Owner of vegan business rejected by Dragon’s Den sauces on

In October, my entrepreneur friend Kailey Gilchrist appeared on Dragon’s Den.  Kailey is the sauce boss behind NONA Vegan, a company that makes creamy vegan sauces like Carbonara, Cheesy and Alfredo.

The appearance did not go as she had hoped; Gilchrist was stunned when every single Dragon rejected her pitch for funding. She had fully expected to take some criticism for her business – her expensive packaging and low margins, for example – but did not expect that not a single dragon would like her product.

“I felt completely shocked by their reaction to the taste of the sauces. It wasn’t hurtful and I did not feel insulted, I was just very confused,” she explains. “Their reactions caused me to freeze up. Taste is subjective, so I was not sure how to formulate a response. Since they did not enjoy the flavour, nothing else really mattered.”

My heart broke a bit for Kailey when I watched the segment, so I reached out to her to get her thoughts now that she’s had a chance to lick her wounds. You can watch the segment below; it’s followed by a Q&A with the sauce boss herself!

Watch the segment here!

PT:  Tell me about how you ended up on Dragon’s Den?

KG: “Are YOU the owner of this business?!” they ask with wonderment and slight disbelief. “Yes” I respond, usually, unless I’m in an undercover mood. Then the following question, or some variation of it, is posed about 40% of the time: “Have you been on Dragons’ Den?!”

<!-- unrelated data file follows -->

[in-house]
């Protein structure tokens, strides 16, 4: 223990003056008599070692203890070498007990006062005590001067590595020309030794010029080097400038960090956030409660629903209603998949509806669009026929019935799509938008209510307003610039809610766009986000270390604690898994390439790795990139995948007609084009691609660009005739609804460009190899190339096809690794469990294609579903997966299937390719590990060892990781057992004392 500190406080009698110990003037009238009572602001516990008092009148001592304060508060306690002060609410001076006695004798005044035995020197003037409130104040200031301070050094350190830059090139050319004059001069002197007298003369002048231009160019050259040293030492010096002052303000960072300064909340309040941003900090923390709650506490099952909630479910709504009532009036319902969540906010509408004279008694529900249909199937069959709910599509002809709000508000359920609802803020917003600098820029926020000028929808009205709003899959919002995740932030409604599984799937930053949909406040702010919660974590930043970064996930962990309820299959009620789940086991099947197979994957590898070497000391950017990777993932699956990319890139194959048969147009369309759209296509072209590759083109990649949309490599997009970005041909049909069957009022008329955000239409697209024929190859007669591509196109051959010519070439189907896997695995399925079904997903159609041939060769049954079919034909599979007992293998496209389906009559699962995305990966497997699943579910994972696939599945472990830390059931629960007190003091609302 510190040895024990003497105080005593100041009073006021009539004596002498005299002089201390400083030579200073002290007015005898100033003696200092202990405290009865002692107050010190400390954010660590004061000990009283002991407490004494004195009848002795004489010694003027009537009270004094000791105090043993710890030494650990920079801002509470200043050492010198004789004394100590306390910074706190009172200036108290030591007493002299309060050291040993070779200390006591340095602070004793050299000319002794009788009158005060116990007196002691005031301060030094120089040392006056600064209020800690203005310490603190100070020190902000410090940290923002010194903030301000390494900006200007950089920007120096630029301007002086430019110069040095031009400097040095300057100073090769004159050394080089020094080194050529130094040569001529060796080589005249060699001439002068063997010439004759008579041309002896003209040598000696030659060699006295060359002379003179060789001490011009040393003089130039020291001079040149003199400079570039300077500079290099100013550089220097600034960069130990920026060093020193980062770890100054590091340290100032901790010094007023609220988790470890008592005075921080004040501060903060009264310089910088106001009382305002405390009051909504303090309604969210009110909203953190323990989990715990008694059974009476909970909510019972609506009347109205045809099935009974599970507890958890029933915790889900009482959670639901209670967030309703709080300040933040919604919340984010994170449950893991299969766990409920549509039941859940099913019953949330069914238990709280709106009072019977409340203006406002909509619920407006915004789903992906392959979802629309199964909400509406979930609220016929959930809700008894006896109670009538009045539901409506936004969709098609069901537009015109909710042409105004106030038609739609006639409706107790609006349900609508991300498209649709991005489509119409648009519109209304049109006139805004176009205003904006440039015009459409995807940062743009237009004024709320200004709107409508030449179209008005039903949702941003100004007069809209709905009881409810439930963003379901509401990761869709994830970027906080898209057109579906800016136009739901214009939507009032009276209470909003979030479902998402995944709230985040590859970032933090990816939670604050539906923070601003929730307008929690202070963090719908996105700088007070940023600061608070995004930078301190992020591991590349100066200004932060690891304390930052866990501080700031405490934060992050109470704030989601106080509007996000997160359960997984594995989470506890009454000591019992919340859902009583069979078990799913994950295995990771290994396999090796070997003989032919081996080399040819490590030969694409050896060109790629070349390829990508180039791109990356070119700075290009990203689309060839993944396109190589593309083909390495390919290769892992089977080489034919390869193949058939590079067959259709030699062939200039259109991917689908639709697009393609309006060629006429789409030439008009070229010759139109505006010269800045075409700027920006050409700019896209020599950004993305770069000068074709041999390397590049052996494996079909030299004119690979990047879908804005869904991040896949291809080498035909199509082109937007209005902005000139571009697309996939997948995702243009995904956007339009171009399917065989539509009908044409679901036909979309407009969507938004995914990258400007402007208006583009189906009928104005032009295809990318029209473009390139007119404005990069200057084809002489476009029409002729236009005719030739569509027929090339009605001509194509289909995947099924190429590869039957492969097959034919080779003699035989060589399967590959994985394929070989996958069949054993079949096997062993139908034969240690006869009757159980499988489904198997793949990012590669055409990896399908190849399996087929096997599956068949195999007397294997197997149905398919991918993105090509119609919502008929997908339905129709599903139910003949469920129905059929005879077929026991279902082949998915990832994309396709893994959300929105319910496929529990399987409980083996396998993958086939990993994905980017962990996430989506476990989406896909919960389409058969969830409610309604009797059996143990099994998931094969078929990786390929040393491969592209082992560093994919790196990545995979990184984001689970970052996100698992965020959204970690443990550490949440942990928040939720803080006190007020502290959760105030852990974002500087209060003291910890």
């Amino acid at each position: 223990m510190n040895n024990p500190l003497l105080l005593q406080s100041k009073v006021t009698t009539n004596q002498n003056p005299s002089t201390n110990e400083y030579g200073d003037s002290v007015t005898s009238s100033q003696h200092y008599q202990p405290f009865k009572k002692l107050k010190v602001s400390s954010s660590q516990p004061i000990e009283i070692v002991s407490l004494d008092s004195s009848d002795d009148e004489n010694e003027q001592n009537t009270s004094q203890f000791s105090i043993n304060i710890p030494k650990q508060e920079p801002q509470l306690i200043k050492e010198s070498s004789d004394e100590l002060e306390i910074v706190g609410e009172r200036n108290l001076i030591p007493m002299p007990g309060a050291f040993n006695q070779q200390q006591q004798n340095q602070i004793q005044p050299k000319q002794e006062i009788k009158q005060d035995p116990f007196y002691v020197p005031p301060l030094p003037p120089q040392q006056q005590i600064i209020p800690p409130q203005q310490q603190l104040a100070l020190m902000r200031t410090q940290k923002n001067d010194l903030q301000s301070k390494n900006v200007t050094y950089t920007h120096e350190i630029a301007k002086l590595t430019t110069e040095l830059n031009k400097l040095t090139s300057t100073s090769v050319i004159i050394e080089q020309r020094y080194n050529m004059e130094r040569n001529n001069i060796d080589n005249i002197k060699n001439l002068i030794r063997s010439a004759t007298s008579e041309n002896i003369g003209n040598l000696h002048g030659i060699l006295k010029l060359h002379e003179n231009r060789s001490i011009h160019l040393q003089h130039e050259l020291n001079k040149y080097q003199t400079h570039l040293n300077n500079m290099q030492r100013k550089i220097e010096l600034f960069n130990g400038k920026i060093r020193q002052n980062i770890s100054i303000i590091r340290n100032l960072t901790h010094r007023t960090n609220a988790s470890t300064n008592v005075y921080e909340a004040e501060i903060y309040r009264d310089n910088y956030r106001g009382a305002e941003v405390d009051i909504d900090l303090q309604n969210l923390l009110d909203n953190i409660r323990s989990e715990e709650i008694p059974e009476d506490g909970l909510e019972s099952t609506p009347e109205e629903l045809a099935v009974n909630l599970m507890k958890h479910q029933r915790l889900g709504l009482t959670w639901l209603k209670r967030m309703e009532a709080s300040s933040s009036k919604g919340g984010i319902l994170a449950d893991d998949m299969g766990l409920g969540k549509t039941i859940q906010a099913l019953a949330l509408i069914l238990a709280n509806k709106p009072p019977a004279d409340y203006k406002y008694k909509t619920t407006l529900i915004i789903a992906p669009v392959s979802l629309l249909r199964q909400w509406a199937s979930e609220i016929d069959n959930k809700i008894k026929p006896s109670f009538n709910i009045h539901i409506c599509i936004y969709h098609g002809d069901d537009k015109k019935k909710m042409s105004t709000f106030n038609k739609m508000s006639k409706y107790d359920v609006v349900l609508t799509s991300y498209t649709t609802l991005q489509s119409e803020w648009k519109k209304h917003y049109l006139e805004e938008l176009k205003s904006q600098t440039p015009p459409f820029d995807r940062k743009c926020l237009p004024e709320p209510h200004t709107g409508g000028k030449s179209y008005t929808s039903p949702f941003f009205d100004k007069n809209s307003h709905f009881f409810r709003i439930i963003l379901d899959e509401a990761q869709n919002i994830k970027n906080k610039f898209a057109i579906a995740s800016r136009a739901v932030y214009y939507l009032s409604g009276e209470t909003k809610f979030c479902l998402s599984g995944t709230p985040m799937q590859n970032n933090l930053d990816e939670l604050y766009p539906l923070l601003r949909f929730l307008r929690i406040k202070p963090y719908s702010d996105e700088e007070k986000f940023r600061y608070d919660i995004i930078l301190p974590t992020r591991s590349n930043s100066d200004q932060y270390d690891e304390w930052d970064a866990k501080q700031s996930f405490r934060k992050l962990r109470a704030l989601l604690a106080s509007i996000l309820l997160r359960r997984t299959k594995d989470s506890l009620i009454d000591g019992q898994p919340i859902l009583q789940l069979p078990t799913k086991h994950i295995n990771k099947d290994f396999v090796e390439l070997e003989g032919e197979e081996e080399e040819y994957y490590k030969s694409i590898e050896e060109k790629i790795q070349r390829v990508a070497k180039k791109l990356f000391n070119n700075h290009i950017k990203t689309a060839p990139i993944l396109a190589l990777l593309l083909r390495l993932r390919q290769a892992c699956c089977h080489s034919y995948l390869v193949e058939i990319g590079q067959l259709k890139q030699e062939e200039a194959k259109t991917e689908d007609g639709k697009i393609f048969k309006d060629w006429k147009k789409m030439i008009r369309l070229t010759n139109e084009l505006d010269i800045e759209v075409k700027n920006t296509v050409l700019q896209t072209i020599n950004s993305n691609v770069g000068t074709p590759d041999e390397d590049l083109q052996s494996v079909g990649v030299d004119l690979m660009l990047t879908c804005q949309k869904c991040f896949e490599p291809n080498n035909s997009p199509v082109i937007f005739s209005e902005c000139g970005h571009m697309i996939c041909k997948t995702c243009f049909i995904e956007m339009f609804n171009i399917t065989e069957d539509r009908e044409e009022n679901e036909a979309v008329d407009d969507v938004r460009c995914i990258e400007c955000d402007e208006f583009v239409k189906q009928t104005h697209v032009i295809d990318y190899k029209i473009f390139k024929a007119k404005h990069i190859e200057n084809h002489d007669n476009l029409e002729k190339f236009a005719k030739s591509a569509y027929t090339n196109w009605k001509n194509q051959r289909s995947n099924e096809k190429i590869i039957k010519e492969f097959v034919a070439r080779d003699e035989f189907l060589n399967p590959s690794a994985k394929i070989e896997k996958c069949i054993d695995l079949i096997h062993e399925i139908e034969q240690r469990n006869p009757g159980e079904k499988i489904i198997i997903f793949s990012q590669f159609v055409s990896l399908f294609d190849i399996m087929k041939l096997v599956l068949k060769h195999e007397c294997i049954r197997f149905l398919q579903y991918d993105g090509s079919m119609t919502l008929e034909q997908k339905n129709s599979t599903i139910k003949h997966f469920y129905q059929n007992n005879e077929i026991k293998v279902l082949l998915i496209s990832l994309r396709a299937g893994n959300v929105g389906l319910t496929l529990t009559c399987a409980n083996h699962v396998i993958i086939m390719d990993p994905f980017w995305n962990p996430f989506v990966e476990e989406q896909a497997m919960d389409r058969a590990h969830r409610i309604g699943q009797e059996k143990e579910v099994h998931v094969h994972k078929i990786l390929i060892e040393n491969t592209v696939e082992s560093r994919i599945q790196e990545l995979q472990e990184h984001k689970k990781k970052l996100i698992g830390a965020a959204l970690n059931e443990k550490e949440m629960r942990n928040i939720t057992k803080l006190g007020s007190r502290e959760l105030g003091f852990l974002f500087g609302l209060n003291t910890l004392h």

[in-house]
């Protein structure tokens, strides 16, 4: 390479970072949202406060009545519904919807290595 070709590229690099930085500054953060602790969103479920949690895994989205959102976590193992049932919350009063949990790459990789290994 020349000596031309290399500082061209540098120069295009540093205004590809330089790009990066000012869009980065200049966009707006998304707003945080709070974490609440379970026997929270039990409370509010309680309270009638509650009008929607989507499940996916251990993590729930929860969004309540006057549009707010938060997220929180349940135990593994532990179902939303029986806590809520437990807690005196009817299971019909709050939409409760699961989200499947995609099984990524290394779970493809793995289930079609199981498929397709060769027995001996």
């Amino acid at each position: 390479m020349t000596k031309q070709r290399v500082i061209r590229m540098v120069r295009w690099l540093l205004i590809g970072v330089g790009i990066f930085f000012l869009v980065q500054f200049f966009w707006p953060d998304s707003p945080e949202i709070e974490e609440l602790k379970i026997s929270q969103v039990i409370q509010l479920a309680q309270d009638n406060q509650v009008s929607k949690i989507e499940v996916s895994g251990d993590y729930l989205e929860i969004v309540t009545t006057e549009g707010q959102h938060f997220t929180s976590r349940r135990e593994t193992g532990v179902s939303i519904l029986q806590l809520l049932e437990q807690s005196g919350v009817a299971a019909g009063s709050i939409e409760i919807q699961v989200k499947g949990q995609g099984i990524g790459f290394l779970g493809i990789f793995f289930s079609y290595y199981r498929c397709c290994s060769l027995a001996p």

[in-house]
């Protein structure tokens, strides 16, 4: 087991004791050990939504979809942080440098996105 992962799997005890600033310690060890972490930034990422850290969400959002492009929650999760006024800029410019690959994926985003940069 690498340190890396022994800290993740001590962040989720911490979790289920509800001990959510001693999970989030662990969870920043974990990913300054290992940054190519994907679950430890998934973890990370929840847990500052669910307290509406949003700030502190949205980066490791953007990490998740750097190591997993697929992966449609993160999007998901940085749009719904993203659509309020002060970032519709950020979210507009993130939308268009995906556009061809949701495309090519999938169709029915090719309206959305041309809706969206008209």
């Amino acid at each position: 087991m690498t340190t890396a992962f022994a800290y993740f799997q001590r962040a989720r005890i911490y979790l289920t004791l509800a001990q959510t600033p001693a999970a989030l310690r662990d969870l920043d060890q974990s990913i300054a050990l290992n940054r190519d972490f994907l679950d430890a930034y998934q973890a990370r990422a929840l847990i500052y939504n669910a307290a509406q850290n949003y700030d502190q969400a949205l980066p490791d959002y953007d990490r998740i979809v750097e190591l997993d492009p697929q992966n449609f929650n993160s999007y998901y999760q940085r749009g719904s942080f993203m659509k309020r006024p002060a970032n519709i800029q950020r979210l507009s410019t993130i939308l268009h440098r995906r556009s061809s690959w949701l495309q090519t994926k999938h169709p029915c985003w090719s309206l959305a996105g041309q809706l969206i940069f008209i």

Well, I finally decided to satiate all the curiosity surrounding this query and go on the dang show.

The producers had invited me the previous year but I was unavailable for the audition dates. This year I applied, did the initial audition, got called to ‘Face the Fire’ in the Den, and months later, much to my dismay, they notified me that my segment would air.

PT: What were your hopes and expectations for  your appearance on the show, as well as the outcome?

KG: A national television spot?! For free?! I was thrilled at the thought of my little business being broadcast to the entire country – reaching folks that my instagram posts never could. I visualized the best and worst case scenarios in my mind: all of the Dragons clamouring to strike a deal with me vs. critical jabs at my low sales numbers and lack of business training. I was confident, however, that no matter the outcome it would be positive press for NONA.

PT: What was it like to be on the show?